ShapeShapeauthorShapechevroncrossShapeShapeShapeGrouphamburgerhomeGroupmagnifyShapeShapeShaperssShape

PorkWatch results for September 2004

by 5m Editor
14 October 2004, at 12:00am

UK - English supermarkets are cutting back on the amount of space they give on their shelves to fresh British pork, according to the latest PorkWatch survey.

National
Pig
Association

National Pig Association
THE VOICE OF THE UK PIG INDUSTRY

NPA is active on members' behalf in Brussels & Whitehall, and with processors, supermarkets & caterers - fighting for the growth and pros-perity of the UK pig industry.

Of the big three, Asda has improved its performance but Tesco and Sainsbury have dropped back - Tesco by seven percent last month, and Sainsbury by twelve percent.

  • Tesco and Sainsbury sell more cheap imported pork
  • Asda sells more fresh British pork

“It is disappointing news for shoppers, who have made it clear they want honestly-labeled fresh British pork rather than imported pork which invariably is not as fresh and is of poorer quality,“ said PorkWatch chairman Richard Lister, a pig farmer in Yorkshire.

The PorkWatch survey is carried out by English pig farmers, to provide shoppers with an up-to-date guide to which supermarkets are supporting fresh home-produced pork.

Meat labeling is a minefield of misleading information, so the farmers who check out around 300 stores every other month accept only the independently-audited British Quality Standard Mark as proof that pork is genuinely British, and not imported meat masquerading as British.

“Competition between supermarkets intensified this summer and supermarkets piled their shelves with cheap imported pork, whilst many British pig farmers found there were no buyers for their higher-quality home-produced pork,“ said Richard Lister.

“It is an indication of just how powerful the supermarkets have become that in their quest for more market share they can ignore the wishes of their customers.“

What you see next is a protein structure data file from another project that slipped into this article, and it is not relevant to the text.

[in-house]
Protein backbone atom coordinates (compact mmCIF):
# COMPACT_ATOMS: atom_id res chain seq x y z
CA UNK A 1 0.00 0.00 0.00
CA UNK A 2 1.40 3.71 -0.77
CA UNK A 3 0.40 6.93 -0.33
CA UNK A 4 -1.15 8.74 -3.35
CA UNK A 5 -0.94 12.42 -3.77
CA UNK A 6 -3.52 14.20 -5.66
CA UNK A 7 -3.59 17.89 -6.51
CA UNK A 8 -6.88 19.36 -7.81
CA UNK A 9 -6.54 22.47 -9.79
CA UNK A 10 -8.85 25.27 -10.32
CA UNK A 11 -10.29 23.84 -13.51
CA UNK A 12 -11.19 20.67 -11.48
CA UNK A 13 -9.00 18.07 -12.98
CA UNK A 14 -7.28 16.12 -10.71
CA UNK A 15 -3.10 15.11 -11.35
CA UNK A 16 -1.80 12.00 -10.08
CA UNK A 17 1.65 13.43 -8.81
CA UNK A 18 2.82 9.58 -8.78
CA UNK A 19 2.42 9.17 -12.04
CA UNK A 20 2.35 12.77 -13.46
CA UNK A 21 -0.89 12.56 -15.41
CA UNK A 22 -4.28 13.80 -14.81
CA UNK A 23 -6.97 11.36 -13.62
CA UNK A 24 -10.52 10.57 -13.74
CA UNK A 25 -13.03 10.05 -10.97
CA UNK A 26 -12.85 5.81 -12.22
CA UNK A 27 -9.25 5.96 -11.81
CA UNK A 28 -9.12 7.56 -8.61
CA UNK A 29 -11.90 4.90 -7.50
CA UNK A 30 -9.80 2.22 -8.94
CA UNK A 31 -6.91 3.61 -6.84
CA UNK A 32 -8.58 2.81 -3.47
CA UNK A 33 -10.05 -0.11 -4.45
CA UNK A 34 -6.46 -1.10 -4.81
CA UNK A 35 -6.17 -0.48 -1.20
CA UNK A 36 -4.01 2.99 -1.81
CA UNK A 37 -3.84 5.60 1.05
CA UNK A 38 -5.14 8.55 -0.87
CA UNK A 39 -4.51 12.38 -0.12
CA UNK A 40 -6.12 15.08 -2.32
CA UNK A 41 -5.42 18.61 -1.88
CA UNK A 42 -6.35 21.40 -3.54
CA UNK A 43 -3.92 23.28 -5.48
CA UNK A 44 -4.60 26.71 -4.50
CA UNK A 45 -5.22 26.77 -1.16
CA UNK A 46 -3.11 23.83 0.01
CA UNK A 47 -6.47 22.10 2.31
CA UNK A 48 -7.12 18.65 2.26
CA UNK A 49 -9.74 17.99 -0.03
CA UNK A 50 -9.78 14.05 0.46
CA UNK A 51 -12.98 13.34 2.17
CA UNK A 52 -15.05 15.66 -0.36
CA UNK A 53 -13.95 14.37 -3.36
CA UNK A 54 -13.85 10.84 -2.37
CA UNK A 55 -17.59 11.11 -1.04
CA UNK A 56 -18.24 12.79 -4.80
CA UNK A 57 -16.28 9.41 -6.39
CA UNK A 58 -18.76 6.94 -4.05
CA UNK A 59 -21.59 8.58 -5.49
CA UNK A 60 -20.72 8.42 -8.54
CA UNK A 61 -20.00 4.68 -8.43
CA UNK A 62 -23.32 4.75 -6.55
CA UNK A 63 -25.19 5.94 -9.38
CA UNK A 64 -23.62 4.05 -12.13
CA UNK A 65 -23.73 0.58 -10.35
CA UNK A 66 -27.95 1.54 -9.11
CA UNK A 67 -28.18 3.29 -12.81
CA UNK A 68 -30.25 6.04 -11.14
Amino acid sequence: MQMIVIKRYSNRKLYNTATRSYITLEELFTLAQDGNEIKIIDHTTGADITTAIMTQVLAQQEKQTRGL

British pork is of higher quality than most imported pork because it is produced locally, all breeding pigs are kept outdoors or are loose-housed indoors on straw, and under the British Quality Standard Mark scheme the farms are checked regularly by vets and independent inspectors.

The September PorkWatch survey is disappointing, because it may indicate a supermarket trend towards cheaper, inferior pork. But it is not all bad news...

  • Like Asda, the Co-op improved its performance.

  • And although Budgens showed a drop of 67 percent this was only a temporary labeling blip, as all its fresh pork is British.

  • The same is true of Morrisons, which continues to sell 100 percent fresh British pork.

The survey shows that shelf space devoted to Quality Standard Mark ham and bacon remains reasonably stable. But the figures are disappointing nevertheless: only 11 percent of ham is British Quality Standard Mark, and only 16 percent of bacon.

(1) The aim of the PorkWatch survey is to show consumers where they can best buy British pork, bacon and ham, which is produced to higher welfare and whole chain assurance standards than most imported pork, much of which is produced in conditions that would be illegal in Britain.

(2) M&S and Waitrose are not included in the published PorkWatch results because although they sell mostly British fresh pork, bacon and ham, they do not use the Quality Standard Mark.

(3) The British Quality Standard Mark is the genuine indicator that the product concerned is farm assured and British. British pork and pork products attract a premium on supermarket shelves because many shoppers prefer to buy British and because many are aware that British pigs are raised to higher welfare standards than generally apply on the continent. There are instances of imported pork and pork products being labeled in a way that might cause shoppers to believe, erroneously, they are British. Tertiary brands are a further minefield; some tertiary brands may use local-sounding names to disguise the fact that the pork, bacon or ham is imported. Shoppers are further confused because imported meat that is processed in this country can legally be labeled as “British“.

The PorkWatch website has been updated today, with results from the September survey.

Source: National Pig Association - 13th October 2004

5m Editor